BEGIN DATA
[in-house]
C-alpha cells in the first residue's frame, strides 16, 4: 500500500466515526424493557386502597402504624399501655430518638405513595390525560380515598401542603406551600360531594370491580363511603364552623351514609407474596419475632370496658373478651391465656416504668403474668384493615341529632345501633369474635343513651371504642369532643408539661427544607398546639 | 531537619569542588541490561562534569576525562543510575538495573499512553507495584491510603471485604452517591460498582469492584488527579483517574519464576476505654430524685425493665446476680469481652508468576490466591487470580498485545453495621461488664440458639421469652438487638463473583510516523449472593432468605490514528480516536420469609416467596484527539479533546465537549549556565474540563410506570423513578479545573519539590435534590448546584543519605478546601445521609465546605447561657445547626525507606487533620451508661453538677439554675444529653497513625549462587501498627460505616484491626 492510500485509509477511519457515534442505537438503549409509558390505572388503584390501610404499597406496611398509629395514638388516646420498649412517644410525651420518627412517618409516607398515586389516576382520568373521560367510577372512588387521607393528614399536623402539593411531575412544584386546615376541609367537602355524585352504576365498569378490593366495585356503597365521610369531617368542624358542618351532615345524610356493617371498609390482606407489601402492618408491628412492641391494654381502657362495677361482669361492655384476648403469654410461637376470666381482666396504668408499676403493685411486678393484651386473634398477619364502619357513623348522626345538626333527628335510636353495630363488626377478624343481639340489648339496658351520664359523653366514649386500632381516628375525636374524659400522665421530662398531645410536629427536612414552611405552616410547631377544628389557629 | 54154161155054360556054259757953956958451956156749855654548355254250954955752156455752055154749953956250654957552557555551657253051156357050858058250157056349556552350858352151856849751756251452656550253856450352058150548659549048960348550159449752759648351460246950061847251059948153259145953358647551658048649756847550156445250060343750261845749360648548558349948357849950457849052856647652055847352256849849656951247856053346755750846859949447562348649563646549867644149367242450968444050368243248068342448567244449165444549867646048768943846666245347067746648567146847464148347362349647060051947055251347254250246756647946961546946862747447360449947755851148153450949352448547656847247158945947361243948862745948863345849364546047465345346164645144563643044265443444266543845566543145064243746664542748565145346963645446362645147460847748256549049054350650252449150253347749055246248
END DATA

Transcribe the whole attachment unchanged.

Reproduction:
[in-house]
C-alpha cells in the first residue's frame, strides 16, 4: 500500500466515526424493557386502597402504624399501655430518638405513595390525560380515598401542603406551600360531594370491580363511603364552623351514609407474596419475632370496658373478651391465656416504668403474668384493615341529632345501633369474635343513651371504642369532643408539661427544607398546639 | 531537619569542588541490561562534569576525562543510575538495573499512553507495584491510603471485604452517591460498582469492584488527579483517574519464576476505654430524685425493665446476680469481652508468576490466591487470580498485545453495621461488664440458639421469652438487638463473583510516523449472593432468605490514528480516536420469609416467596484527539479533546465537549549556565474540563410506570423513578479545573519539590435534590448546584543519605478546601445521609465546605447561657445547626525507606487533620451508661453538677439554675444529653497513625549462587501498627460505616484491626 492510500485509509477511519457515534442505537438503549409509558390505572388503584390501610404499597406496611398509629395514638388516646420498649412517644410525651420518627412517618409516607398515586389516576382520568373521560367510577372512588387521607393528614399536623402539593411531575412544584386546615376541609367537602355524585352504576365498569378490593366495585356503597365521610369531617368542624358542618351532615345524610356493617371498609390482606407489601402492618408491628412492641391494654381502657362495677361482669361492655384476648403469654410461637376470666381482666396504668408499676403493685411486678393484651386473634398477619364502619357513623348522626345538626333527628335510636353495630363488626377478624343481639340489648339496658351520664359523653366514649386500632381516628375525636374524659400522665421530662398531645410536629427536612414552611405552616410547631377544628389557629 | 54154161155054360556054259757953956958451956156749855654548355254250954955752156455752055154749953956250654957552557555551657253051156357050858058250157056349556552350858352151856849751756251452656550253856450352058150548659549048960348550159449752759648351460246950061847251059948153259145953358647551658048649756847550156445250060343750261845749360648548558349948357849950457849052856647652055847352256849849656951247856053346755750846859949447562348649563646549867644149367242450968444050368243248068342448567244449165444549867646048768943846666245347067746648567146847464148347362349647060051947055251347254250246756647946961546946862747447360449947755851148153450949352448547656847247158945947361243948862745948863345849364546047465345346164645144563643044265443444266543845566543145064243746664542748565145346963645446362645147460847748256549049054350650252449150253347749055246248